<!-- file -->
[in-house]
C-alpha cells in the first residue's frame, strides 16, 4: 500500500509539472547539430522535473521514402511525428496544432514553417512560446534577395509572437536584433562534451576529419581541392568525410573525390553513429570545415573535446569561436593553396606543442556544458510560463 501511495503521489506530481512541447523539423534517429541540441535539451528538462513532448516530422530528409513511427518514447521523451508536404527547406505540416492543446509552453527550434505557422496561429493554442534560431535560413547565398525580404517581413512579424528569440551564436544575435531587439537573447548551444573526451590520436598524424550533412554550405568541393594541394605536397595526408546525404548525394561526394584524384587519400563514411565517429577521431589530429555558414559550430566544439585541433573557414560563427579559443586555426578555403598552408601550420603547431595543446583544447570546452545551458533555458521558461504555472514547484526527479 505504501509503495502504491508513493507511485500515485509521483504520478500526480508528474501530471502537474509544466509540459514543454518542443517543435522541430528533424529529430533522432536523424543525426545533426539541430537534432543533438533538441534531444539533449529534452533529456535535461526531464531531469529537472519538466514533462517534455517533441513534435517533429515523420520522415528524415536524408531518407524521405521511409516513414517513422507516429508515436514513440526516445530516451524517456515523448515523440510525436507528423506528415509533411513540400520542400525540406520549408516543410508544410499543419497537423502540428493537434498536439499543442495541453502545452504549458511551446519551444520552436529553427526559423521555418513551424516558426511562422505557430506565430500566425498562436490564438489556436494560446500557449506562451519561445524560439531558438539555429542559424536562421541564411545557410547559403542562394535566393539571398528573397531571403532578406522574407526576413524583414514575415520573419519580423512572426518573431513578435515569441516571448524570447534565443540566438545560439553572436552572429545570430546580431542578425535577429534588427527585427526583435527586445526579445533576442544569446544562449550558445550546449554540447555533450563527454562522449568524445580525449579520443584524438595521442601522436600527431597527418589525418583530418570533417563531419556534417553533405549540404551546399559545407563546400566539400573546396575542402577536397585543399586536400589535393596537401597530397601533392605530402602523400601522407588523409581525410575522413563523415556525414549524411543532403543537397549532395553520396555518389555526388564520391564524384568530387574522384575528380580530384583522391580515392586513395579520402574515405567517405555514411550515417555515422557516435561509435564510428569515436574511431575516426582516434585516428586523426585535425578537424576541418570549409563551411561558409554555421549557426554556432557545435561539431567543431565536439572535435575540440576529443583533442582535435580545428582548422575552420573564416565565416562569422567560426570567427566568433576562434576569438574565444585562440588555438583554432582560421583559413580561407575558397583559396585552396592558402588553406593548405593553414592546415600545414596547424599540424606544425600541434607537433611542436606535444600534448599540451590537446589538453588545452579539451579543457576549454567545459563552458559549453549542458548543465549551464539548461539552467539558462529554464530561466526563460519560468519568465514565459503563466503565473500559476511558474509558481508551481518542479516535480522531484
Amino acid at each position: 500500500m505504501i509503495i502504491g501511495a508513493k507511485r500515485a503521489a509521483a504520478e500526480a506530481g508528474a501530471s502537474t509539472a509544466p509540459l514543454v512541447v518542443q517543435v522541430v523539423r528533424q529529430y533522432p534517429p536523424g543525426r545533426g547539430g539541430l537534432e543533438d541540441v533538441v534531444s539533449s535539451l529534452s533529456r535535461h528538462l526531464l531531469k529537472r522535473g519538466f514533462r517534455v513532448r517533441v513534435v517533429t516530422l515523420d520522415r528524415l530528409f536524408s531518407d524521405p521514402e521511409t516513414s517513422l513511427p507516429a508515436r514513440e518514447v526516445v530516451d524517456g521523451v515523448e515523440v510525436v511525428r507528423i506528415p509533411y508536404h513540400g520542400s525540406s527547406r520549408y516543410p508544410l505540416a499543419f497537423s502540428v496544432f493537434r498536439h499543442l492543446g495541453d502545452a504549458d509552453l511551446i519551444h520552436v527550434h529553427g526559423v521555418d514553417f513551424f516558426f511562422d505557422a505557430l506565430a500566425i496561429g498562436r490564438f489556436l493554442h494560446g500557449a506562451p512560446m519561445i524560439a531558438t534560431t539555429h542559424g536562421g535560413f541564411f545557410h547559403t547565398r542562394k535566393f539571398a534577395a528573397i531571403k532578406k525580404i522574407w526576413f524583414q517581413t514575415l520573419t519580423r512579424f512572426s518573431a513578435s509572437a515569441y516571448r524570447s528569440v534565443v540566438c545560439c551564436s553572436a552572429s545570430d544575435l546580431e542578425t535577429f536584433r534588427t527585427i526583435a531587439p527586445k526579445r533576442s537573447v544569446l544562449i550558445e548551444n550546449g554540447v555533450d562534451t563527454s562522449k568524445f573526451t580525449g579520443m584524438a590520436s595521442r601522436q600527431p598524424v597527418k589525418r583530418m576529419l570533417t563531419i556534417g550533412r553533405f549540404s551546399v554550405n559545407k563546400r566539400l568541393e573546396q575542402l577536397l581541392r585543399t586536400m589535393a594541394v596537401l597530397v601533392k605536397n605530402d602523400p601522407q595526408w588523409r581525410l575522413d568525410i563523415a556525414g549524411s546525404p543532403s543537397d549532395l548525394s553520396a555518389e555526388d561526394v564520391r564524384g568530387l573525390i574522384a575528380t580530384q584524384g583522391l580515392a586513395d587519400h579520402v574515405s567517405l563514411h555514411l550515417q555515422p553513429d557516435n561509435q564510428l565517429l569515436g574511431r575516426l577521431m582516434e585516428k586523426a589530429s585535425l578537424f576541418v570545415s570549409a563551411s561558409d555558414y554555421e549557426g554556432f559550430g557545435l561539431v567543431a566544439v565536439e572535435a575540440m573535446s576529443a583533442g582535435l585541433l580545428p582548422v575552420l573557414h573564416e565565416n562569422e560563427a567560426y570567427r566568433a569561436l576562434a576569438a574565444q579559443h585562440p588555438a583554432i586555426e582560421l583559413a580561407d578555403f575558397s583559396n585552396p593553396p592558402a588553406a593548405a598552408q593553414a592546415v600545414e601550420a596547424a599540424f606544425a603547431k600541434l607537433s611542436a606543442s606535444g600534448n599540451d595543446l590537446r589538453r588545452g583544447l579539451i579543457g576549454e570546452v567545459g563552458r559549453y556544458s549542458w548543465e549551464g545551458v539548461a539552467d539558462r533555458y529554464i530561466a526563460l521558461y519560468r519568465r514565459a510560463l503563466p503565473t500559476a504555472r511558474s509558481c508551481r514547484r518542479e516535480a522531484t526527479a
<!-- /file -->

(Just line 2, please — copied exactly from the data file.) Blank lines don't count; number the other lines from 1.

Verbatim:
C-alpha cells in the first residue's frame, strides 16, 4: 500500500509539472547539430522535473521514402511525428496544432514553417512560446534577395509572437536584433562534451576529419581541392568525410573525390553513429570545415573535446569561436593553396606543442556544458510560463 501511495503521489506530481512541447523539423534517429541540441535539451528538462513532448516530422530528409513511427518514447521523451508536404527547406505540416492543446509552453527550434505557422496561429493554442534560431535560413547565398525580404517581413512579424528569440551564436544575435531587439537573447548551444573526451590520436598524424550533412554550405568541393594541394605536397595526408546525404548525394561526394584524384587519400563514411565517429577521431589530429555558414559550430566544439585541433573557414560563427579559443586555426578555403598552408601550420603547431595543446583544447570546452545551458533555458521558461504555472514547484526527479 505504501509503495502504491508513493507511485500515485509521483504520478500526480508528474501530471502537474509544466509540459514543454518542443517543435522541430528533424529529430533522432536523424543525426545533426539541430537534432543533438533538441534531444539533449529534452533529456535535461526531464531531469529537472519538466514533462517534455517533441513534435517533429515523420520522415528524415536524408531518407524521405521511409516513414517513422507516429508515436514513440526516445530516451524517456515523448515523440510525436507528423506528415509533411513540400520542400525540406520549408516543410508544410499543419497537423502540428493537434498536439499543442495541453502545452504549458511551446519551444520552436529553427526559423521555418513551424516558426511562422505557430506565430500566425498562436490564438489556436494560446500557449506562451519561445524560439531558438539555429542559424536562421541564411545557410547559403542562394535566393539571398528573397531571403532578406522574407526576413524583414514575415520573419519580423512572426518573431513578435515569441516571448524570447534565443540566438545560439553572436552572429545570430546580431542578425535577429534588427527585427526583435527586445526579445533576442544569446544562449550558445550546449554540447555533450563527454562522449568524445580525449579520443584524438595521442601522436600527431597527418589525418583530418570533417563531419556534417553533405549540404551546399559545407563546400566539400573546396575542402577536397585543399586536400589535393596537401597530397601533392605530402602523400601522407588523409581525410575522413563523415556525414549524411543532403543537397549532395553520396555518389555526388564520391564524384568530387574522384575528380580530384583522391580515392586513395579520402574515405567517405555514411550515417555515422557516435561509435564510428569515436574511431575516426582516434585516428586523426585535425578537424576541418570549409563551411561558409554555421549557426554556432557545435561539431567543431565536439572535435575540440576529443583533442582535435580545428582548422575552420573564416565565416562569422567560426570567427566568433576562434576569438574565444585562440588555438583554432582560421583559413580561407575558397583559396585552396592558402588553406593548405593553414592546415600545414596547424599540424606544425600541434607537433611542436606535444600534448599540451590537446589538453588545452579539451579543457576549454567545459563552458559549453549542458548543465549551464539548461539552467539558462529554464530561466526563460519560468519568465514565459503563466503565473500559476511558474509558481508551481518542479516535480522531484